Lenovo Mirage AR headset is now available for pre-order at BestBuy.com and Lenovo.com for $200, which includes a Lightsaber controller, base station, and the star of the show: a collection of games called Star Wars: Jedi Challenges. But will it be enough to attract would-be Jedi to the augmented reality side of the Force and keep them there?
Virtual reality owes much of its popularity to mobile VR, with its promise of abundant, economical and serviceable headsets like Samsung Gear VR and the even cheaper Google Cardboard—the sort of ‘headset shells’ that only require a suitable smartphone to run. While Apple and Google have already made their first big moves into the realm of augmented reality with the release of their respective software development kits for smartphone-based AR, there still isn’t a widespread ‘Cardboard for AR’ yet, no opening gambit that potentially put an AR headset in every Christmas stocking.
With the entrance of Lenovo’s Mirage AR headset and the bundled Star Wars: Jedi Challenges, the exclusive Lightsaber-centric AR experience teased by Disney and Lenovo a few months ago, you may have to wait a little while longer for the cheap and cheerful AR solution of your dreams. With a $200 price tag (twice the cost of Gear VR) and ostensibly only one experience to its name, it’s hard to say what the future of the Mirage will be.
Inside the box is the smartphone-powered Mirage AR headset, a dedicated “collectible quality” Lightsaber controller, a base station to optically stabilize the headset’s tracking, batteries, charger, and all the right cables to connect up whatever modern phone you happen to own (see compatibility list below). Once you’ve got your smartphone seated correctly and the whole kit is sorted, you can then download the Star Wars: Jedi Challenges experience and start the fun.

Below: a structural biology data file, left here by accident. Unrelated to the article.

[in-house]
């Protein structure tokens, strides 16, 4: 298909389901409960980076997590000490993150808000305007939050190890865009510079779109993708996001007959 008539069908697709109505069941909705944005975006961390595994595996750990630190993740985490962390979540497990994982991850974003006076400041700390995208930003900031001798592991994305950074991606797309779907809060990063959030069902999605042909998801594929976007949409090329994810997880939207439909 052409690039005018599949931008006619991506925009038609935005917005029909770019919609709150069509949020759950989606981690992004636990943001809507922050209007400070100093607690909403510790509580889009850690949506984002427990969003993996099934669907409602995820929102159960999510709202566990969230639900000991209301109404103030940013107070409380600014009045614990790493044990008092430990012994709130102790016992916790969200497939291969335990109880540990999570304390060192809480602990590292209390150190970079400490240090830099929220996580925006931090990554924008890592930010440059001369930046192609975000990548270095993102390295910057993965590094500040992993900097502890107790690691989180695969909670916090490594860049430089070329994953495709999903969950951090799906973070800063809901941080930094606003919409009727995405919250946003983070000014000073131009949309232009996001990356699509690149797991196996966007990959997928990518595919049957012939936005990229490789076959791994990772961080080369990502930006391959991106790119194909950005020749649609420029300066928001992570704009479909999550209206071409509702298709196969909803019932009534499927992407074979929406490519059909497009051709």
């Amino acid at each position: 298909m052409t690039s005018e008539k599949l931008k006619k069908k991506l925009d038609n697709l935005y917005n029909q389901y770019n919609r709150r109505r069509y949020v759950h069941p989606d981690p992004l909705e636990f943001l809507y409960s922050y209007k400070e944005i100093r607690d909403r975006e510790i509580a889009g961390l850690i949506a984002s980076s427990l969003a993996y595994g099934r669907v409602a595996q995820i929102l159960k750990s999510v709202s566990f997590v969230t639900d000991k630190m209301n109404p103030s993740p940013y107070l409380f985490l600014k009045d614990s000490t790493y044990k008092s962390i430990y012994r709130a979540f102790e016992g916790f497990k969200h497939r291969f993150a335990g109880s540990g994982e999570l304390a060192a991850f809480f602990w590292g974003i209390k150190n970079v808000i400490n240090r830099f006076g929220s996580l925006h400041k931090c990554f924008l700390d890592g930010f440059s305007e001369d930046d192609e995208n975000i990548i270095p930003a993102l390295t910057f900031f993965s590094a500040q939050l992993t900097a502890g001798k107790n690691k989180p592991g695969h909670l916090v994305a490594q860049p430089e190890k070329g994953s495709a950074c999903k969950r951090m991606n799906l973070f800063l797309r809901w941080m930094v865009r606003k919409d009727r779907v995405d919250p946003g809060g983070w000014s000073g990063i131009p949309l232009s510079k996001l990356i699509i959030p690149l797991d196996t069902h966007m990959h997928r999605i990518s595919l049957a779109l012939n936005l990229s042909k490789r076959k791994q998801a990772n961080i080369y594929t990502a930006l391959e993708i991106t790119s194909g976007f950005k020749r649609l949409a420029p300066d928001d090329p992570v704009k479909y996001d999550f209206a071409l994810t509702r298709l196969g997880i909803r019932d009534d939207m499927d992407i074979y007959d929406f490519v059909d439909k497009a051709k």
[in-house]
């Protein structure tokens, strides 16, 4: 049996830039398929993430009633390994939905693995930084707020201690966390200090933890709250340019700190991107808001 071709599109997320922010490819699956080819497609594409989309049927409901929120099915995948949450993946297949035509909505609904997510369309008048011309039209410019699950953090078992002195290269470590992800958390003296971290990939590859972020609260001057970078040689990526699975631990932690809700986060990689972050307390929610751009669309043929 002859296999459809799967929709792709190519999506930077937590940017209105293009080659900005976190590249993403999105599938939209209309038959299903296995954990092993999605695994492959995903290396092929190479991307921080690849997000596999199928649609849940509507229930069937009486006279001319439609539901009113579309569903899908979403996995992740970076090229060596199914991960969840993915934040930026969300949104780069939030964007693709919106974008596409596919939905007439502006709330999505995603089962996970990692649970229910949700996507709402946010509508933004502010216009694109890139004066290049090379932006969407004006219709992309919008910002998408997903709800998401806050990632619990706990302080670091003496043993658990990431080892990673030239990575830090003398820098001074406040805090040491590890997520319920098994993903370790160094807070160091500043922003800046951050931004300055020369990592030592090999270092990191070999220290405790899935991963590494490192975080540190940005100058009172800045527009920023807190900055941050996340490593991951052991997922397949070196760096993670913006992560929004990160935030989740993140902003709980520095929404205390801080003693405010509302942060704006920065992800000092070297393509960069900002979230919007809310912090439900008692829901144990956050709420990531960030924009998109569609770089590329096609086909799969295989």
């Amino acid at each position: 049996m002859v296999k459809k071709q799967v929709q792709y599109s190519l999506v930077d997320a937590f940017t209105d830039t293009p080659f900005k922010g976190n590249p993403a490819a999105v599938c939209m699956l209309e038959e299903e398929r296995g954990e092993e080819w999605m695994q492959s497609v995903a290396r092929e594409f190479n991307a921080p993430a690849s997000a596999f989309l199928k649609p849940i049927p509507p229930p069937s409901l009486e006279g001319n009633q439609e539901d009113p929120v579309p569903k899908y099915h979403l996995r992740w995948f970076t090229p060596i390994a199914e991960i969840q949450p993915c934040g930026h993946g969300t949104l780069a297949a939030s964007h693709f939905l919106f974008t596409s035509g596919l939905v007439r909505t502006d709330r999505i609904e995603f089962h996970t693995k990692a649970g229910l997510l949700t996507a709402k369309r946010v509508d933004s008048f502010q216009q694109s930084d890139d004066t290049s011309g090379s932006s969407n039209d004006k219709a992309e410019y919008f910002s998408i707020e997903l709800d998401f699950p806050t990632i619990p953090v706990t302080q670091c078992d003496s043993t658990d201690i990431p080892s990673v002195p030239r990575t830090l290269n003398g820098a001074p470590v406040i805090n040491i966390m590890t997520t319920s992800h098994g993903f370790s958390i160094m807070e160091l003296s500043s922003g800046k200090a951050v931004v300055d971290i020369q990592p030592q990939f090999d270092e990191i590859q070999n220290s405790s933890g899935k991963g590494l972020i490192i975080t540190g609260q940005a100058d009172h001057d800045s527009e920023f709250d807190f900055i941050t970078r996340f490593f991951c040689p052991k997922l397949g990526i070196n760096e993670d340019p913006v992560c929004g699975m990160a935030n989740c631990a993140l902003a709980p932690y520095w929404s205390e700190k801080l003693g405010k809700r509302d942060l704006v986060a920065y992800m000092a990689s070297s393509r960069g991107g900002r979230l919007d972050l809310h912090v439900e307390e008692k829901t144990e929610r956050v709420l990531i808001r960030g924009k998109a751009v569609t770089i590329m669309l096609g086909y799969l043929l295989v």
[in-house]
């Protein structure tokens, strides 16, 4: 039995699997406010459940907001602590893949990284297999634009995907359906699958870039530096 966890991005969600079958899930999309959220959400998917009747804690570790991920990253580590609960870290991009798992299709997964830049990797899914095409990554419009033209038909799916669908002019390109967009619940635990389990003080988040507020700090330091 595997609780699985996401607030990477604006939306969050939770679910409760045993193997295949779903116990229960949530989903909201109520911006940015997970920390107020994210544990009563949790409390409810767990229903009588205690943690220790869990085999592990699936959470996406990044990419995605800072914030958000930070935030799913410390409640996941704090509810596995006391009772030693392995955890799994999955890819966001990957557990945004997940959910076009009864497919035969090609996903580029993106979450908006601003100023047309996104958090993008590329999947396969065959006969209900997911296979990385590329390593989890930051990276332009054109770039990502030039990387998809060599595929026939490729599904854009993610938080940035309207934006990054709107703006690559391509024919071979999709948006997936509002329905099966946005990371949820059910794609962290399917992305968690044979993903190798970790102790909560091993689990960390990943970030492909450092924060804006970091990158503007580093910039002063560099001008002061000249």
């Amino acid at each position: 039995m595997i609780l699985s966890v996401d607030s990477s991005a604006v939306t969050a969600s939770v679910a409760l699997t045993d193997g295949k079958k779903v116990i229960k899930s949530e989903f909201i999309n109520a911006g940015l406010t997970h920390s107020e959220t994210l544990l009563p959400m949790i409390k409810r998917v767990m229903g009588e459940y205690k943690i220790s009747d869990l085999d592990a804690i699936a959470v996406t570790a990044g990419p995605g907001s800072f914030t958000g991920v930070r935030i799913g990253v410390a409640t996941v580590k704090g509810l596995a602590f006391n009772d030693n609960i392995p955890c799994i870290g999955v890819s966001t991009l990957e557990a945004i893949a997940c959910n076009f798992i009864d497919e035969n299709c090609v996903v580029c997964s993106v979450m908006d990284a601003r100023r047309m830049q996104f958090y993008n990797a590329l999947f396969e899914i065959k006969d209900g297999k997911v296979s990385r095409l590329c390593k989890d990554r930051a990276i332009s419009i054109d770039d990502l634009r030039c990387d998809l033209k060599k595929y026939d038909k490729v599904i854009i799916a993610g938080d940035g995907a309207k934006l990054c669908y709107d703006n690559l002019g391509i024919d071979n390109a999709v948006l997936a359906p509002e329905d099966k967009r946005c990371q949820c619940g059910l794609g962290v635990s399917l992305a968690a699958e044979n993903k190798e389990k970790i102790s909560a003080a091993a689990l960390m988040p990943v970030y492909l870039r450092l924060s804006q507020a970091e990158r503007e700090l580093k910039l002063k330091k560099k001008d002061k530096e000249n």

In the experience itself, you get a chance to engage in Lightsaber battles against Star Wars universe baddies like Kylo Ren and Darth Vader, play the iconic HoloChess, and clash against the Empire in a tabletop real-time strategy game.
CNET went hands-on with the headset, calling the field of view “too narrow to really be immersive,” and saying the AR elements “felt like they were floating around, probably because it’s not true room tracking.” According to the article, the Lightsaber battle’s graphics were also “underwhelming.”
Engadget’s report was much less damning on the software side, saying the Lightsaber demo was “really fun and immersive experience, and I liked the haptic feedback I got whenever I blocked or took a hit.”
Mixed previews notwithstanding, the question remains of what to do with the headset when you’re finally finished with all three games.
You may argue that mobile VR, including Google Day Dream, Samsung Gear VR, and Google Cardboard, are all gimmicks in their own right and that the Mirage is no different. Regardless of your stance, mobile VR platforms all have fairly mature marketplaces stocked with plenty of content to chew through, the result of which required developer funding campaigns lead by Oculus and Google to establish back before their respective launches. If the Mirage for some reason can boast this healthy marketplace of apps between now and its holiday season launch, the proposition of a ‘Cardboard for AR’ becomes that much more real as it veers out of gimmick territory into a legit AR platform.
Best Buy and Lenovo remain the exclusive vendors for pre-orders, although the Star Wars AR pack will be available online and in stores starting in November. The AR headset is compatible with a variety of phones including the iPhone 7 Plus, iPhone 7, iPhone 6s Plus, iPhone 6s, Samsung Galaxy S8, Samsung Galaxy S7 edge, Samsung Galaxy S7, Google Pixel XL, Google Pixel, and Moto Z. The Best Buy order page contends devices with iOS 9 and above, Android 4.1 and above will be able to hook into the headset.
We’ll be keeping our eye on the Mirage in the coming months to see just what Disney/Lenovo have in store (if anything).